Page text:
[e2e] Fwd: Re: Question the other way round:

Joe Touch touch at isi.edu
Wed Nov 20 10:15:41 PST 2013

Forwarded for David Reed.

Joe (as list admin)

-------- Original Message --------
Subject: 	Re: [e2e] Question the other way round:
Date: 	Wed, 20 Nov 2013 09:57:28 -0500 (EST)
From: 	dpreed at reed.com
To: 	Ted Faber <faber at isi.edu>
CC: 	end2end-interest at postel.org, "Joe Touch" <touch at isi.edu>

(@Joe - admit if you like)

In information theory, one characterizes multi-channel systems (such as
networks) using a framing called "achievable rate region" (ARR).   This
is convex polytope in a space of P dimensions where P is the number of
distinct pairs who might communicate.  (The assumption that all
dimensions are "independent" channels is a strong one - in real
networks, traffic is either causally or probabilistically correlated by
protocols at higher layers and events outside the system).

Thus P grows as N**2, if N is the number of terminals of the network.

The architecture of the network affects the ARR, whether it is a
wireless network or a wired one.

What's useful about this framing is that it points out (because the ARR
is a convex polytope) that there is no single optimum, but there are
many, many reasonable operating points inside the polytope.

What is achievable may not be achieved.  Since it is a "rate" region, it
doesn't give you any information about the evolution of the optimal
operating point over time - how fast can the system migrate from one
point to another in the achievable space.  (control latencies are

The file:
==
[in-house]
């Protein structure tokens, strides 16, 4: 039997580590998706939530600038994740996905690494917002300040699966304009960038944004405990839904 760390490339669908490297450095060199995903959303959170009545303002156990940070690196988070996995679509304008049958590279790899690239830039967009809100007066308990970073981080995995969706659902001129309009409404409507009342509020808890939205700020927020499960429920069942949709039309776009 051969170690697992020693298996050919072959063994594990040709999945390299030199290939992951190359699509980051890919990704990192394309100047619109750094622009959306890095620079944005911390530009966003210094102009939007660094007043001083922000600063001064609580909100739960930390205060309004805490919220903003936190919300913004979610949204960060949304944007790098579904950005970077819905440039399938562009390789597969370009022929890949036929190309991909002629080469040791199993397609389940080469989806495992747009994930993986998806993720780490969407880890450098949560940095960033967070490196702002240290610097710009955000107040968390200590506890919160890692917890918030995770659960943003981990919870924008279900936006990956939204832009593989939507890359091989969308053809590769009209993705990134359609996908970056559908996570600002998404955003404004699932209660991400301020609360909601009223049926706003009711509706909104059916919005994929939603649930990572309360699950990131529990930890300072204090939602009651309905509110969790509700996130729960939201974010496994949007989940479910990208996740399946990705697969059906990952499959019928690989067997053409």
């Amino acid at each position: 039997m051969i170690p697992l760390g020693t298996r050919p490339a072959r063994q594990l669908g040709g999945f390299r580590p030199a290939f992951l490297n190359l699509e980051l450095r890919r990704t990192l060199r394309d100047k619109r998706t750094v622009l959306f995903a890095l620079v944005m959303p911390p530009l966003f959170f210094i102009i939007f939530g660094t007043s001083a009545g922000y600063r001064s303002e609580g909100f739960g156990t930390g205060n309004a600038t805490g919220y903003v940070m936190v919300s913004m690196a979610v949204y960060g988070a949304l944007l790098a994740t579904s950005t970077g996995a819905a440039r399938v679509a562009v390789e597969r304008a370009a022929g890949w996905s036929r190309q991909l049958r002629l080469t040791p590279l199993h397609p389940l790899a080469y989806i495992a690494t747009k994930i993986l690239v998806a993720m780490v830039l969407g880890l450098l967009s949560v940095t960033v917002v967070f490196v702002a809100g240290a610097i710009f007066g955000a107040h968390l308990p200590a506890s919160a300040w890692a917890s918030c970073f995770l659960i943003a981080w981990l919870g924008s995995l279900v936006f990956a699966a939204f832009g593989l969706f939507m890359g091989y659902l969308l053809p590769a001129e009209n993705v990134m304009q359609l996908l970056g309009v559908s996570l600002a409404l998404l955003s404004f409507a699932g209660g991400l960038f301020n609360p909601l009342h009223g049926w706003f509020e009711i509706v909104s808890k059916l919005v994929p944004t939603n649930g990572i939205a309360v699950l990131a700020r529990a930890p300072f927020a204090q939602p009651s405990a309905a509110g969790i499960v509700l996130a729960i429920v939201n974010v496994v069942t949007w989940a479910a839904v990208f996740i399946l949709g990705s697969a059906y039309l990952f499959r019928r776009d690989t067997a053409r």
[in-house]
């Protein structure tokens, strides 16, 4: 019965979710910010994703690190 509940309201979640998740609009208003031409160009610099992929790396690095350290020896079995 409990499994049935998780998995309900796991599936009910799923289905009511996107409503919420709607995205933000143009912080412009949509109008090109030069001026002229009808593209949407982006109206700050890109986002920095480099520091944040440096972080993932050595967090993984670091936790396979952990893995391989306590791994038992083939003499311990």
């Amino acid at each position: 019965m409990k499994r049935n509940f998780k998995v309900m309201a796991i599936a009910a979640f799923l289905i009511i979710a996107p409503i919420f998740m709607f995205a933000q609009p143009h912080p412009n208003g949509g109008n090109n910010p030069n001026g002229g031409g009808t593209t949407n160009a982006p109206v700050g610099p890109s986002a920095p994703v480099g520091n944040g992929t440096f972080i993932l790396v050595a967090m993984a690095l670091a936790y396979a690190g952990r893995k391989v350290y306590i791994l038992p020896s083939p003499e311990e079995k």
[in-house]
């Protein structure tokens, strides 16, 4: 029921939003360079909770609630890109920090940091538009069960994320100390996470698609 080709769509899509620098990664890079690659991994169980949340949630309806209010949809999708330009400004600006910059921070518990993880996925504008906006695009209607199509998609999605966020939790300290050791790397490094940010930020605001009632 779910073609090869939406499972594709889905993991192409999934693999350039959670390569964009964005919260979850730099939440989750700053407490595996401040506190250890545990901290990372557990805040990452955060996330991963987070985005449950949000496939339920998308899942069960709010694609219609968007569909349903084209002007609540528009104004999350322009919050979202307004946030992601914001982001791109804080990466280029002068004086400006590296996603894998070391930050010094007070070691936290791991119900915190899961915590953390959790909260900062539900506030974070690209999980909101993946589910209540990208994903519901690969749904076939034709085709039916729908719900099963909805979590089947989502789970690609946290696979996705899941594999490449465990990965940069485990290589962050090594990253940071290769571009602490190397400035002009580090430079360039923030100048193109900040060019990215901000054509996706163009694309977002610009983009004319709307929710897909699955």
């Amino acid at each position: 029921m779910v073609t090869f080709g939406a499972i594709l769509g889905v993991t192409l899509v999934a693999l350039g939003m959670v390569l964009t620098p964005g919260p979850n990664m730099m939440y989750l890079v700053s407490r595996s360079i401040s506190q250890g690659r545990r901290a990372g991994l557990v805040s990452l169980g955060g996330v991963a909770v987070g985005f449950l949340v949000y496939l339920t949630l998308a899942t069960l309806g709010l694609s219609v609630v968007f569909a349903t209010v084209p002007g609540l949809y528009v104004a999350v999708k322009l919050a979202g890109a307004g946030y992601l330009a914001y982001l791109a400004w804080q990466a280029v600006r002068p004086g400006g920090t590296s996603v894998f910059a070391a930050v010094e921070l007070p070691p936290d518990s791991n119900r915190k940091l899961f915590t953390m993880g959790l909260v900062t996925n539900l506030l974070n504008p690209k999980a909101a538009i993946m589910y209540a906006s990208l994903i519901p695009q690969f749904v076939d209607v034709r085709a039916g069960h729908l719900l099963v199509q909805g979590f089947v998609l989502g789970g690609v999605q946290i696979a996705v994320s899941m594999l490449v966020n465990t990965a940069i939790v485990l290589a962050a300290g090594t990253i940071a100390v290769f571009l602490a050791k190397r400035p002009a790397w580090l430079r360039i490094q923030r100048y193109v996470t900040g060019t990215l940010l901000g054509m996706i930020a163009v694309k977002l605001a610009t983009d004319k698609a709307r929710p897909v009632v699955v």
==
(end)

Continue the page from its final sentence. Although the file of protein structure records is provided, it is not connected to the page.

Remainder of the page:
crucial here).

The other useful thing about this framing is that given a set of desired
messages with latency requirements, one could in principle develop an
algorithm that uses the polytope (which can be described by its
vertices) to calculate a set of "operating points" that merely need be
selected based on the traffic presented.  As in the standard "linear
programming" algorithm, the solution is always choose a vertex.  The
list of vertices is small compared to the entire ARR, and no other
operating points are better, so one merely does a lookup of a vertex
that satisfies all requirements, and configure the network to use that
routing setup.

But there is a catch.  You have to have some algorithm that knows the
acceptable rates to deliver to each pair.

Unless you look at the forest, rather than the little tiny trees (the
switches) you can't do very much.

In particular, if you have recalculated routing tables, your ARR shrinks
from a polytope to a much smaller one.  If you have buffering
(especially large buffering), you can't move from one vertex in the ARR
to another vertex until the buffered packets have made it out of the
system (which means that there is an Achievable Slew Rate between
operating configurations of the system).

In practice, what this all means is that while we can fully describe
congestion control, anyone who claims they have a practical, optimal
algorithm has either tailored the assumptions so that their algorithm
has an optimum in that special case, or is claiming that "all uses" of
the network share a common characteristic.

The latter claim is a complete hand-wave without data.  The idea that a
datacenter (like the AWS) have "predictable" traffic patterns is truly
weird.   At the end of the day, AWS serves all comers, and deals with
incredible (and fractal) demands based on end user interactions.  And of
course, they have computers, storage, and application programs that